Spymistress: The True Story of the Greatest Female Secret Agent of World War II
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She was beautiful. She was ruthless. She had a steel trap for a mind and a will of iron. Born Vera Maria Rosenberg in Bucharest, she became Vera Atkins, legendary spy and holder of the Legion of Honor. Recruited by William Stevenson—the spymaster who would later come to be known as “Intrepid”—when she was only twenty-three, Vera spent much of the 1930s running countless perilous espionage missions. When war was declared in 1939, her fierce intelligence, blunt manner, personal courage, and knowledge of several languages quickly propelled her to the leadership echelon of the highly secretive Special Operations Executive (SOE), a covert intelligence agency formed by, and reporting to, Winston Churchill. She recruited and trained several hundred agents, including dozens of women, whose objectives were to penetrate deep behind enemy lines.
The stirring exploits and the exemplary courage of the SOE agents and the French Resistance fighters—who in the words of General Dwight D. Eisenhower together “shortened the war by many months”—are justly celebrated. But the central role of Vera Atkins has until now been cloaked in silence. William Stevenson was the only person she trusted to record her life; he kept his promise that he would not publish her story until after her death. Here is the extraordinary account of the woman whose intelligence, beauty, and unflagging dedication proved key in turning the tide of World War II.
with skull and crossbones. He had found his friend Jose Dupuis, still teaching at the same girls’ school, and she had built him a network. Before his murder, Jean Moulin set the strength of a secret army at 50,000 with a reserve of 100,000. Yeo-Thomas had raised morale by being seen as a British secret-service officer, and he came back with new observations: “The gazogène, a wartime utility tractor, and the remorqueur, a towpath tractor, are good for transporting concealed weapons. There's a
will tell us your further financial needs after you take into the field the sum of five hundred thousand francs.” He sat one night with her in Leo Marks's untidy little Baker Street office to learn about “silks,” providing an agent with a way to encode messages from cribs imprinted on silk one-time pads. The White Rabbit proposed to use silks for long important messages, and an old-fashioned poem-code as backup. Leo fretted that SOE agents in Holland were under German control. The top brass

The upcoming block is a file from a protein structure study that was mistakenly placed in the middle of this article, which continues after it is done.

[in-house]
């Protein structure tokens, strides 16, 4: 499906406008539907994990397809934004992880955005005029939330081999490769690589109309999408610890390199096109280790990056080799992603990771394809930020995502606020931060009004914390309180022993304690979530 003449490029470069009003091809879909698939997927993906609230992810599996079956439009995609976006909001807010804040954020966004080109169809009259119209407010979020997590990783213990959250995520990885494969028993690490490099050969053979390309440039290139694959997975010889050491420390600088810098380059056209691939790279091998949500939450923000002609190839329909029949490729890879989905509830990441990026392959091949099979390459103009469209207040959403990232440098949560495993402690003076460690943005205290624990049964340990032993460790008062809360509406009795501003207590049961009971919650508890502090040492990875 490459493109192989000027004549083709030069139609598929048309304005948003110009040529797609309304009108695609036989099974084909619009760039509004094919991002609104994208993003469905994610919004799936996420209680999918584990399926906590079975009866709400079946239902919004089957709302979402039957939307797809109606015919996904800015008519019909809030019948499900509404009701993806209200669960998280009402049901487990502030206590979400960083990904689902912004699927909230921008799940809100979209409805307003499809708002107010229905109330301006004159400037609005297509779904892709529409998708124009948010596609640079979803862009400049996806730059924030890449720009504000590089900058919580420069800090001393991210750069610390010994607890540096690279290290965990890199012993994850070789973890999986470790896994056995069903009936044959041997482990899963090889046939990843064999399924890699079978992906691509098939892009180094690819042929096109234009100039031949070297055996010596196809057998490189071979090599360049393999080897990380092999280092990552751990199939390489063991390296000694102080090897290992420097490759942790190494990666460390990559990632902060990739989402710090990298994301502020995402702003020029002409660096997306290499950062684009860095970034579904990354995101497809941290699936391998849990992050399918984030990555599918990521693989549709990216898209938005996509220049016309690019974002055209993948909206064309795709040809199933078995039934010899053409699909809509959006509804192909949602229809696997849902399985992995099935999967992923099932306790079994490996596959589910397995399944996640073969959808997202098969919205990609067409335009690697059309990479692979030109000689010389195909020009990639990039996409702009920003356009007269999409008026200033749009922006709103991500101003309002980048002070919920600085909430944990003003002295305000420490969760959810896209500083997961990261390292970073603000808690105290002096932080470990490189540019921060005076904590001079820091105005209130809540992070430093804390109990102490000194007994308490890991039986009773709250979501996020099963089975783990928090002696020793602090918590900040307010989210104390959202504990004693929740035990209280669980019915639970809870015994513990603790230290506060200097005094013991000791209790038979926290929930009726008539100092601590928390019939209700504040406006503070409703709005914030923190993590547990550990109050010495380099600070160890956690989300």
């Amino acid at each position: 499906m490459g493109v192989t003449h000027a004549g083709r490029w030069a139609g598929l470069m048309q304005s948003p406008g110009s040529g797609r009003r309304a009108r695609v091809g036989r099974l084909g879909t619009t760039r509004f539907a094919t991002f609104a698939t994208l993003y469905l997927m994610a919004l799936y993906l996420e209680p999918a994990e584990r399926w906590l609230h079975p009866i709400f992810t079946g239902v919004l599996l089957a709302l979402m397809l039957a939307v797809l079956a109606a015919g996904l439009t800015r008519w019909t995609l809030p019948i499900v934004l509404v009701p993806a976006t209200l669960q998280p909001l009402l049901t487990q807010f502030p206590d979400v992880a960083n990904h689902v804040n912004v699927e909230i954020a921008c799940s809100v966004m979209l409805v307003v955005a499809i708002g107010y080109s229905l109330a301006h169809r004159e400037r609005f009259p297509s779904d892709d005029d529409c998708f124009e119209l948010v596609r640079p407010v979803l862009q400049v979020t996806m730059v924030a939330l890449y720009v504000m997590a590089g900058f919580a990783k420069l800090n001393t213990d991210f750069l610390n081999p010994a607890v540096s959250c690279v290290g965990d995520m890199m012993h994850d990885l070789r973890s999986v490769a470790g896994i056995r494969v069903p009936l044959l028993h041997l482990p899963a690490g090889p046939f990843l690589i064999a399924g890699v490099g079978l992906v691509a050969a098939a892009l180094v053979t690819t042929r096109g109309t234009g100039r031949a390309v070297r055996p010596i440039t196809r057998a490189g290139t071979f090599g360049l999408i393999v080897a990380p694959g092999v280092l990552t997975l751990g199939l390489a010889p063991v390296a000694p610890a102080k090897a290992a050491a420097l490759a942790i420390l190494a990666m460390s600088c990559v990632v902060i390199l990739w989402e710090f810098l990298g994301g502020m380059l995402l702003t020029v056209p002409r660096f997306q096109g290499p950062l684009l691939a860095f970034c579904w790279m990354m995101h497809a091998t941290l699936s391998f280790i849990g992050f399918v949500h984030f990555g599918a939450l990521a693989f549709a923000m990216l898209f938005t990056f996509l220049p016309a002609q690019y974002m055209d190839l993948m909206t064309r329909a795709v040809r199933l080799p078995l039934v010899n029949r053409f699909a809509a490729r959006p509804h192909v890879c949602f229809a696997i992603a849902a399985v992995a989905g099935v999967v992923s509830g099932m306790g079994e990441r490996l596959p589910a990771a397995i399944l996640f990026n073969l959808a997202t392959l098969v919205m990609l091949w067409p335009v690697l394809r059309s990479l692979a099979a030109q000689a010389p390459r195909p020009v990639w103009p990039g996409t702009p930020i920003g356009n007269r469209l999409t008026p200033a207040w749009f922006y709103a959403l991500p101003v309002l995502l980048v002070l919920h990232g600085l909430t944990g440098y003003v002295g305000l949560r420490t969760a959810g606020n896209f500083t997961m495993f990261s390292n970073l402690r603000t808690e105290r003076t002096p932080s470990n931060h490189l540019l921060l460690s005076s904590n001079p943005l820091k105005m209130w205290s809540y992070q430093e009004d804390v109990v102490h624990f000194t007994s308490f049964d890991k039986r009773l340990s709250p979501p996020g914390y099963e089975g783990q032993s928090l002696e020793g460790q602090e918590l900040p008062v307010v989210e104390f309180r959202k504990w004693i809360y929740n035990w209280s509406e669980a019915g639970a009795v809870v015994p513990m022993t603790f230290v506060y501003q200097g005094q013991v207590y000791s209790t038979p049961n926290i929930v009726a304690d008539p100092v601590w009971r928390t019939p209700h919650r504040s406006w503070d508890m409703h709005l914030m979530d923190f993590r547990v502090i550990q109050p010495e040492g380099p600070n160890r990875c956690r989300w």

Polish ambassador in London, Count Raczynski. The Germans had invaded Poland. Rebels against Prime Minister Chamberlain now included some within his own cabinet, who burst into 10 Downing Street during a violent thunderstorm on the evening of September 2 and announced that they would not leave until Chamberlain swore to abandon all thought of negotiating with Hitler. It was midnight before the rebels, numbering seven or eight, got the Umbrella Man to see things their way. Nine hours later,
embassy, where David Bruce passed her on to SOE. When Paris fell, Virginia was driving ambulances. She escaped to London, and returned after a defeated France was divided. Germans occupied the larger Atlantic-coast and northern zone, nominally governed from Vichy, whose militia did much of the Gestapo's dirty work in the unoccupied zone. Charles de Gaulle, an obscure junior French general, sounded a call to arms from London four days before the armistice, in defiance of what he called “this
to Bristol. But there he was arrested and sent to Pentonville Prison. He was moved to discover that in England, putting a man to death was still treated as a solemn and exceptional event: guards walked on tiptoe and a mighty hush fell over Pentonville whenever a German spy was hanged. Koestler was finally released. He summarized English attitudes as “Be kind to the foreigner, the poor chap can't help it.” When he said this to the locals, they nodded in modest agreement. “So few saw the joke that